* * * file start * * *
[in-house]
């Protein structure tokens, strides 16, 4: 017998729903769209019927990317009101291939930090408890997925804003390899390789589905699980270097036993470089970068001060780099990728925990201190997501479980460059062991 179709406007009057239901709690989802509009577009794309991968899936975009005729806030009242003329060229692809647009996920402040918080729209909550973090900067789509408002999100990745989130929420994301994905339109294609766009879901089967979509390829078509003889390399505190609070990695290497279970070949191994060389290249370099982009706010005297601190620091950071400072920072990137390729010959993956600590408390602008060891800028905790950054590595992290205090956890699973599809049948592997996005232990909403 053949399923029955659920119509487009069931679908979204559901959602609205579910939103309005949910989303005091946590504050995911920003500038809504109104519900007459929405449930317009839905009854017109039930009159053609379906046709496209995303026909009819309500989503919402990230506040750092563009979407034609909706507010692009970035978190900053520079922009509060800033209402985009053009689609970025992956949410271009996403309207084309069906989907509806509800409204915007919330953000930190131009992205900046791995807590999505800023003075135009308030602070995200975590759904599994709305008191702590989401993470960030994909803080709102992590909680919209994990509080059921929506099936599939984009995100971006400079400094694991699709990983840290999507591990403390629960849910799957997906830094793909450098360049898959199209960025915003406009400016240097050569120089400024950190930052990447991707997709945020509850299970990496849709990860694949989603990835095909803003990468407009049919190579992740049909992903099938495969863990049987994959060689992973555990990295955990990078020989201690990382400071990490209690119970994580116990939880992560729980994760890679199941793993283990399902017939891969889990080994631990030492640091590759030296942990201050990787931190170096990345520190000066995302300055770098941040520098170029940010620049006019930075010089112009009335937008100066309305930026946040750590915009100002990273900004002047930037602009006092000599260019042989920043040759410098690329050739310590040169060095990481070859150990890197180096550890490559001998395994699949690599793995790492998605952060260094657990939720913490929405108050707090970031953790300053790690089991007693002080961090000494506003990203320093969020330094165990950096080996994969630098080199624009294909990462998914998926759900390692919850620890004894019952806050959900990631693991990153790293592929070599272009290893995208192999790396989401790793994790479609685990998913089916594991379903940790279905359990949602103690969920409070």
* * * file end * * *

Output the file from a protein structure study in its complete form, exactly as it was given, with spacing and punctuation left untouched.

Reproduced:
[in-house]
């Protein structure tokens, strides 16, 4: 017998729903769209019927990317009101291939930090408890997925804003390899390789589905699980270097036993470089970068001060780099990728925990201190997501479980460059062991 179709406007009057239901709690989802509009577009794309991968899936975009005729806030009242003329060229692809647009996920402040918080729209909550973090900067789509408002999100990745989130929420994301994905339109294609766009879901089967979509390829078509003889390399505190609070990695290497279970070949191994060389290249370099982009706010005297601190620091950071400072920072990137390729010959993956600590408390602008060891800028905790950054590595992290205090956890699973599809049948592997996005232990909403 053949399923029955659920119509487009069931679908979204559901959602609205579910939103309005949910989303005091946590504050995911920003500038809504109104519900007459929405449930317009839905009854017109039930009159053609379906046709496209995303026909009819309500989503919402990230506040750092563009979407034609909706507010692009970035978190900053520079922009509060800033209402985009053009689609970025992956949410271009996403309207084309069906989907509806509800409204915007919330953000930190131009992205900046791995807590999505800023003075135009308030602070995200975590759904599994709305008191702590989401993470960030994909803080709102992590909680919209994990509080059921929506099936599939984009995100971006400079400094694991699709990983840290999507591990403390629960849910799957997906830094793909450098360049898959199209960025915003406009400016240097050569120089400024950190930052990447991707997709945020509850299970990496849709990860694949989603990835095909803003990468407009049919190579992740049909992903099938495969863990049987994959060689992973555990990295955990990078020989201690990382400071990490209690119970994580116990939880992560729980994760890679199941793993283990399902017939891969889990080994631990030492640091590759030296942990201050990787931190170096990345520190000066995302300055770098941040520098170029940010620049006019930075010089112009009335937008100066309305930026946040750590915009100002990273900004002047930037602009006092000599260019042989920043040759410098690329050739310590040169060095990481070859150990890197180096550890490559001998395994699949690599793995790492998605952060260094657990939720913490929405108050707090970031953790300053790690089991007693002080961090000494506003990203320093969020330094165990950096080996994969630098080199624009294909990462998914998926759900390692919850620890004894019952806050959900990631693991990153790293592929070599272009290893995208192999790396989401790793994790479609685990998913089916594991379903940790279905359990949602103690969920409070």